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December 2, 2013
Ruth and Sam's Blog from Ibillin

Chapter Nine

There were not many events here this week, unlike Thanksgiving Week in Whitefish or Richmond.  There were only two minor events in the guesthouse, and neither was on the calendar.  Sara arranged a Thanksgiving Dinner on Thursday which ultimately involved Emil (an English teacher), Elias A.G., the principal of the High School, two students and a history teacher.  The meal, pictured below, appeared out of nowhere.  It involved two stuffed fowl of some kind (either small turkeys or big chickens) and the usual array of vegetables and salads.
Ibillin Thanksgiving It was not like Thanksgiving in the US, since none of us had families there, and Badiya had done all the cooking.  Furthermose, this was during the afternoon break, so the faculty and students didn't even have time for the usual Arabic Coffee and sweets before they had to return to classes.  The conversation lagged at the beginning, when we asked the history teacher if he taught anything about Iran.  After a few ragged sentences on both sides, we began to see his dilemma.  It is like evolution in Texas.  The paramount goal is for students to pass final exams at a high enough level so that they are assured University Entrance.  Thus history teaching must conform to what is taught in all schools, and that is determined to some extent by government policy.  I only asked about one item  - the bombing of the King David Hotel in 1946.  He said it gets onlypart of a small paragraph in a big history book.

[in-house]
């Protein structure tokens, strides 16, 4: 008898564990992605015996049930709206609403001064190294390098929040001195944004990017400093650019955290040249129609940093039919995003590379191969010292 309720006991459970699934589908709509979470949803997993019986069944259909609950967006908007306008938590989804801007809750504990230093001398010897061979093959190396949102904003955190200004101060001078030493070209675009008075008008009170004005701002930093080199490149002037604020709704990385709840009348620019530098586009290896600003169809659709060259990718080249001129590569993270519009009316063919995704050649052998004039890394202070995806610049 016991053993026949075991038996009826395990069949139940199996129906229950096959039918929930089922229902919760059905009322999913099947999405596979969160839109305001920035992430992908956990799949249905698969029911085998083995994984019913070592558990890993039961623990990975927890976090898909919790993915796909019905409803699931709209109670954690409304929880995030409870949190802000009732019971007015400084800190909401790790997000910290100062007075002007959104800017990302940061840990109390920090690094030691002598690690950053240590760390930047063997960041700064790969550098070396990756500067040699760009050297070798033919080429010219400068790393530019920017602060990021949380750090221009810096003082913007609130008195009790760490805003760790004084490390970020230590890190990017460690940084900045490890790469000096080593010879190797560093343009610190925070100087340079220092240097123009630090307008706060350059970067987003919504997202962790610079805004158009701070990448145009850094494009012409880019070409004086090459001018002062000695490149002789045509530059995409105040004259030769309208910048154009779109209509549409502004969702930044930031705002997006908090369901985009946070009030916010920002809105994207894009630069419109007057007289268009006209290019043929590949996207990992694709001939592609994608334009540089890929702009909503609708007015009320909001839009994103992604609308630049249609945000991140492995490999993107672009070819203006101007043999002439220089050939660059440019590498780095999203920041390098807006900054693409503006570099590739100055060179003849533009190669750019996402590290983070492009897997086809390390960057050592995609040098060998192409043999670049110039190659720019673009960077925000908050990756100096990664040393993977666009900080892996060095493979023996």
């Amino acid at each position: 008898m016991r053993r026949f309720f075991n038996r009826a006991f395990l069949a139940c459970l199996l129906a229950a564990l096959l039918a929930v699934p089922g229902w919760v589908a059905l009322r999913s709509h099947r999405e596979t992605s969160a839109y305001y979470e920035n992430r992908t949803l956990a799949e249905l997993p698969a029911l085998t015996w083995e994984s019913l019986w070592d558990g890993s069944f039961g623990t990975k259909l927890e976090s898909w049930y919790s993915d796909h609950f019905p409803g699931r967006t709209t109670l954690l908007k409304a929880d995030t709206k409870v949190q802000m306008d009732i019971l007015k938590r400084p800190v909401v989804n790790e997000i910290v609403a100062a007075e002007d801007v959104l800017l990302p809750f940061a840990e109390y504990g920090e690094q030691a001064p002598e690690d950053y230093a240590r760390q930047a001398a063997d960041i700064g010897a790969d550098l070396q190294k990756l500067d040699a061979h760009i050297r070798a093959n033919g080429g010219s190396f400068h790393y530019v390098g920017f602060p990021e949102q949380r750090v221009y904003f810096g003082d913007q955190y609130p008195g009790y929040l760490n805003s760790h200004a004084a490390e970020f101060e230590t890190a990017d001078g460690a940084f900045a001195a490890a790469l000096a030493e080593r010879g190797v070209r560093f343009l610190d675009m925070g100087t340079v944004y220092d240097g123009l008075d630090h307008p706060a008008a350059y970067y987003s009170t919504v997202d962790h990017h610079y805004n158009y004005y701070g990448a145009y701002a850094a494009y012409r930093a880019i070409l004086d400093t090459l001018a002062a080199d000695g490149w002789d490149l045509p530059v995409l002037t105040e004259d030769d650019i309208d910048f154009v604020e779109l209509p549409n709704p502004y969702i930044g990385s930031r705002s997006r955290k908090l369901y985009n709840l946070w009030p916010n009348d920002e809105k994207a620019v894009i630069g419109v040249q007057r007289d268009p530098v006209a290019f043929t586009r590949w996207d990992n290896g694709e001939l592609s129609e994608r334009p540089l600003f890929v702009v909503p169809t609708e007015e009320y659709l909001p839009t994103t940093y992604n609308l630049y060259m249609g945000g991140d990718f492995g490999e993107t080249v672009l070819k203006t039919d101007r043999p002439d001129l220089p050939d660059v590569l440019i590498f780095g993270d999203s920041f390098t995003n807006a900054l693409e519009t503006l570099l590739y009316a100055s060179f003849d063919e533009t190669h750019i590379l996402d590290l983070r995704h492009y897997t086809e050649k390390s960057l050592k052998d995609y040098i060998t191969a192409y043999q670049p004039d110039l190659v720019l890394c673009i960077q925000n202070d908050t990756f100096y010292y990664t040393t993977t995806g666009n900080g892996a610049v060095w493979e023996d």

Our efforts at the school were varied and busy.  At least here the pen-pal program is growing rapidly.  The first twelve students who received pictures and letters from the US (specifically from the Richmond Friends School 4,5,6 grades) were the envy of the class, and Ruth found herself in the eye of a hurricane during free times in the Library.  It is mostly organized now,  but we have resorted to inviting some children (in small numbers) up to the guesthouse to write letters in quiet.

In other areas - we have led two classes of older girls in folk dancing.  We have solved most of the music problems, thanks to some long-range transmissions from Montana and the great help of Musa, the person who knows the PA systems best.  We don't have photos of our dancers yet, for reasons that will be explained later.  The dancing is new to them and they are very enthusiastic.  They applaud after each dance and thank us warmly at the end of class.  Definitely an upper.